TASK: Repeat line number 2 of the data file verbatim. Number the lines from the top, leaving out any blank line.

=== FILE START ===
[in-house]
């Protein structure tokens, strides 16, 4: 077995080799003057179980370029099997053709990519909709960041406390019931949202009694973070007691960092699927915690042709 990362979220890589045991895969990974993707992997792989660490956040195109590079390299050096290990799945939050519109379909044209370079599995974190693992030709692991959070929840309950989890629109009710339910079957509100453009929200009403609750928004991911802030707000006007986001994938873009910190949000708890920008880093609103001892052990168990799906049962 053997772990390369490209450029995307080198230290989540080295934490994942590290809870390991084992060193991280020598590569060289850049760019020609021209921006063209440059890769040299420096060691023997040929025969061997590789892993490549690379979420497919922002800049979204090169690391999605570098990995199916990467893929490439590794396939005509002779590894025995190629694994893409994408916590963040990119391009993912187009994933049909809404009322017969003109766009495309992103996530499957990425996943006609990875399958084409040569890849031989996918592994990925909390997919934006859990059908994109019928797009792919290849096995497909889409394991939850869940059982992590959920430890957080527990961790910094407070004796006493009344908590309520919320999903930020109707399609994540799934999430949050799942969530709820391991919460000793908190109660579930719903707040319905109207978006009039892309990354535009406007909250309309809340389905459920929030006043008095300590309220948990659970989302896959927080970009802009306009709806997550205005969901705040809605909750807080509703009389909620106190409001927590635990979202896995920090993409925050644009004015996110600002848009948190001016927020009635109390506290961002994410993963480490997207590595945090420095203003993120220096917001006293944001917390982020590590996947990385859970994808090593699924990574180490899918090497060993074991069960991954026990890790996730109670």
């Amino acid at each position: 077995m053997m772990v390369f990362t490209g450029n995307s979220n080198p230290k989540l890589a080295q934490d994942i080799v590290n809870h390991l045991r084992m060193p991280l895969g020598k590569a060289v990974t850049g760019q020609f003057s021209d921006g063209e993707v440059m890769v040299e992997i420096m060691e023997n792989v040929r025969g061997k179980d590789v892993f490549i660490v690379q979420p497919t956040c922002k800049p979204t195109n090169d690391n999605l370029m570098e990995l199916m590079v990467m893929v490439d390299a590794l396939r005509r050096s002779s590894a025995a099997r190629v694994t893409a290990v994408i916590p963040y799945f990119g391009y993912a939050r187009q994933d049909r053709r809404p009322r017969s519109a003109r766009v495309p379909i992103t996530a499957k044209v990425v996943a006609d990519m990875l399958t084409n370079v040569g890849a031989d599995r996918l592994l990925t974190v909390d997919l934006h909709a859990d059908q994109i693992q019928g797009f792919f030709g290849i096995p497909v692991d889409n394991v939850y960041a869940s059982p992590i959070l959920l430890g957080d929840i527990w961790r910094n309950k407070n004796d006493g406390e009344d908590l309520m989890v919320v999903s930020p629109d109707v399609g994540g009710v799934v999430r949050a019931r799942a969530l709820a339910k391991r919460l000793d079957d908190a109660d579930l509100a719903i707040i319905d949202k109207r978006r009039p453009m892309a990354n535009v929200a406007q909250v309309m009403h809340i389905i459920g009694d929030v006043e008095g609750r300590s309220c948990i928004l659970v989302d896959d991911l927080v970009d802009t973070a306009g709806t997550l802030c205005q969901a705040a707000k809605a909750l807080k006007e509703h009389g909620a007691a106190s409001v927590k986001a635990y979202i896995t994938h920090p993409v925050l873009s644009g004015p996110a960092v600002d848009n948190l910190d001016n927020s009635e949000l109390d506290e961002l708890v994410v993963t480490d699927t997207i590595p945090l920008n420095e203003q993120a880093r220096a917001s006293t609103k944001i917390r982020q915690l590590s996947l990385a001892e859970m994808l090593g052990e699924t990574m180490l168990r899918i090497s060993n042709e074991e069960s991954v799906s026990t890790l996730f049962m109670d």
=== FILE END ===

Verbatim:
């Protein structure tokens, strides 16, 4: 077995080799003057179980370029099997053709990519909709960041406390019931949202009694973070007691960092699927915690042709 990362979220890589045991895969990974993707992997792989660490956040195109590079390299050096290990799945939050519109379909044209370079599995974190693992030709692991959070929840309950989890629109009710339910079957509100453009929200009403609750928004991911802030707000006007986001994938873009910190949000708890920008880093609103001892052990168990799906049962 053997772990390369490209450029995307080198230290989540080295934490994942590290809870390991084992060193991280020598590569060289850049760019020609021209921006063209440059890769040299420096060691023997040929025969061997590789892993490549690379979420497919922002800049979204090169690391999605570098990995199916990467893929490439590794396939005509002779590894025995190629694994893409994408916590963040990119391009993912187009994933049909809404009322017969003109766009495309992103996530499957990425996943006609990875399958084409040569890849031989996918592994990925909390997919934006859990059908994109019928797009792919290849096995497909889409394991939850869940059982992590959920430890957080527990961790910094407070004796006493009344908590309520919320999903930020109707399609994540799934999430949050799942969530709820391991919460000793908190109660579930719903707040319905109207978006009039892309990354535009406007909250309309809340389905459920929030006043008095300590309220948990659970989302896959927080970009802009306009709806997550205005969901705040809605909750807080509703009389909620106190409001927590635990979202896995920090993409925050644009004015996110600002848009948190001016927020009635109390506290961002994410993963480490997207590595945090420095203003993120220096917001006293944001917390982020590590996947990385859970994808090593699924990574180490899918090497060993074991069960991954026990890790996730109670």